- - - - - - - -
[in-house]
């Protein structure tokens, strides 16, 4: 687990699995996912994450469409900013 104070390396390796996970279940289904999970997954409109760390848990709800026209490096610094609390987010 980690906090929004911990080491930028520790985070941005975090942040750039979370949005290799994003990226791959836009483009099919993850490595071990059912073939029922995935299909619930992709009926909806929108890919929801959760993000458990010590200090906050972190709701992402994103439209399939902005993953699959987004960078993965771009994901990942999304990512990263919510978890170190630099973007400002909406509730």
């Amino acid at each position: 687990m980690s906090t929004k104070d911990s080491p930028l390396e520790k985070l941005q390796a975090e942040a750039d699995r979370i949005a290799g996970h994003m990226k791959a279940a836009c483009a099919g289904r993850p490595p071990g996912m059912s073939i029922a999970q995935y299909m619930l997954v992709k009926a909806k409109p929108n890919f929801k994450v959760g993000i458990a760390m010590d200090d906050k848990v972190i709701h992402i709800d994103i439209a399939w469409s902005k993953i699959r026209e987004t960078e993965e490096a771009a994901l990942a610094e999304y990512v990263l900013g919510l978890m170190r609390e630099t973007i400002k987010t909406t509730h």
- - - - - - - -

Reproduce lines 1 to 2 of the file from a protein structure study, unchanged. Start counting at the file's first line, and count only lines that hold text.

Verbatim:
[in-house]
């Protein structure tokens, strides 16, 4: 687990699995996912994450469409900013 104070390396390796996970279940289904999970997954409109760390848990709800026209490096610094609390987010 980690906090929004911990080491930028520790985070941005975090942040750039979370949005290799994003990226791959836009483009099919993850490595071990059912073939029922995935299909619930992709009926909806929108890919929801959760993000458990010590200090906050972190709701992402994103439209399939902005993953699959987004960078993965771009994901990942999304990512990263919510978890170190630099973007400002909406509730």